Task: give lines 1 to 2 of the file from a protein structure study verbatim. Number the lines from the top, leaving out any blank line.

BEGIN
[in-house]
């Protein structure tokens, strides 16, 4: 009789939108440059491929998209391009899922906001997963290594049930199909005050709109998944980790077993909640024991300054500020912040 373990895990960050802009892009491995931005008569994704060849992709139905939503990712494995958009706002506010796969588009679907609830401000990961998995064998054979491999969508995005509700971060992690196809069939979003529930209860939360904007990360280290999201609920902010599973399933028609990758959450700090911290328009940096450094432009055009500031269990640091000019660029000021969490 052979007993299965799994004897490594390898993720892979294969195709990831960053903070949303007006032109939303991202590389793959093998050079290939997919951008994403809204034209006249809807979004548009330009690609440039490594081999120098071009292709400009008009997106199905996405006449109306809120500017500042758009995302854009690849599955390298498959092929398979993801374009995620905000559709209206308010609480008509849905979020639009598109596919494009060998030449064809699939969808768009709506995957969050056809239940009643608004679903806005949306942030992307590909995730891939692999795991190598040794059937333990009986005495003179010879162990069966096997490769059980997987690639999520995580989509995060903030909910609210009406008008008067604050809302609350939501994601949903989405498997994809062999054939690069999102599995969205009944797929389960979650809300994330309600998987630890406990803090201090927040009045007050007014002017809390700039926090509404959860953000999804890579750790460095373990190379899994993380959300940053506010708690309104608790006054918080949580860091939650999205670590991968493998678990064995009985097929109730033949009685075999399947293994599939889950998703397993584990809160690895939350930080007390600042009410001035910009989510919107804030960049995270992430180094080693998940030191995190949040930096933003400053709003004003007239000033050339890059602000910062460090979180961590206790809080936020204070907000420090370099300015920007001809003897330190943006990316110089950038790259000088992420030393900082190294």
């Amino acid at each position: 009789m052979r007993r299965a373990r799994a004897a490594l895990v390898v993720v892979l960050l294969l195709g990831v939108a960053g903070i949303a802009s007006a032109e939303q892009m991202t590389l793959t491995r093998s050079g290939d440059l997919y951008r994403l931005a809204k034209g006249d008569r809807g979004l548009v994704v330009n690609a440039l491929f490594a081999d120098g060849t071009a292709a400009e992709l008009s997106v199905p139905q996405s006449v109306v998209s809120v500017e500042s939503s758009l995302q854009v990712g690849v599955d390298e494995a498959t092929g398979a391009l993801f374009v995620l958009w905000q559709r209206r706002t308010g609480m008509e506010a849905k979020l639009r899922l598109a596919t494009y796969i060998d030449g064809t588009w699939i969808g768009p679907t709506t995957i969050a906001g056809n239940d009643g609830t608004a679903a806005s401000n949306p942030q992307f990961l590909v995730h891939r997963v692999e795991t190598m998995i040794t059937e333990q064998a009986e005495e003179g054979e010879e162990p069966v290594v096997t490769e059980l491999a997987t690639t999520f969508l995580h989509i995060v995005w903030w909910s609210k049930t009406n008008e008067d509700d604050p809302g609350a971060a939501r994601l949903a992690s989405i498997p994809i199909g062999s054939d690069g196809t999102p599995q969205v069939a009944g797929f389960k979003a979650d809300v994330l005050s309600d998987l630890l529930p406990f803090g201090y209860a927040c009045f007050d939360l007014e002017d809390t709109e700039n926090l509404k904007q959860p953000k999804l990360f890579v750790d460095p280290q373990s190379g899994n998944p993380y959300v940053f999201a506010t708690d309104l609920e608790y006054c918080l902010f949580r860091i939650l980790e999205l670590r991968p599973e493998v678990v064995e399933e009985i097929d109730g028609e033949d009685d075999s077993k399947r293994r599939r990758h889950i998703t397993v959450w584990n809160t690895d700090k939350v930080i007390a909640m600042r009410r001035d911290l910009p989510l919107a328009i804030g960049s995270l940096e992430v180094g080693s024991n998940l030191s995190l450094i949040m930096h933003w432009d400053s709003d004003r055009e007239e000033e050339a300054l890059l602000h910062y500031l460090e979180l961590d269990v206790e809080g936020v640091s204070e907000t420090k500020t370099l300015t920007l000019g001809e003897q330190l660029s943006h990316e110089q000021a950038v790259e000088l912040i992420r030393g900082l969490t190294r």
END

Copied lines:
[in-house]
């Protein structure tokens, strides 16, 4: 009789939108440059491929998209391009899922906001997963290594049930199909005050709109998944980790077993909640024991300054500020912040 373990895990960050802009892009491995931005008569994704060849992709139905939503990712494995958009706002506010796969588009679907609830401000990961998995064998054979491999969508995005509700971060992690196809069939979003529930209860939360904007990360280290999201609920902010599973399933028609990758959450700090911290328009940096450094432009055009500031269990640091000019660029000021969490 052979007993299965799994004897490594390898993720892979294969195709990831960053903070949303007006032109939303991202590389793959093998050079290939997919951008994403809204034209006249809807979004548009330009690609440039490594081999120098071009292709400009008009997106199905996405006449109306809120500017500042758009995302854009690849599955390298498959092929398979993801374009995620905000559709209206308010609480008509849905979020639009598109596919494009060998030449064809699939969808768009709506995957969050056809239940009643608004679903806005949306942030992307590909995730891939692999795991190598040794059937333990009986005495003179010879162990069966096997490769059980997987690639999520995580989509995060903030909910609210009406008008008067604050809302609350939501994601949903989405498997994809062999054939690069999102599995969205009944797929389960979650809300994330309600998987630890406990803090201090927040009045007050007014002017809390700039926090509404959860953000999804890579750790460095373990190379899994993380959300940053506010708690309104608790006054918080949580860091939650999205670590991968493998678990064995009985097929109730033949009685075999399947293994599939889950998703397993584990809160690895939350930080007390600042009410001035910009989510919107804030960049995270992430180094080693998940030191995190949040930096933003400053709003004003007239000033050339890059602000910062460090979180961590206790809080936020204070907000420090370099300015920007001809003897330190943006990316110089950038790259000088992420030393900082190294």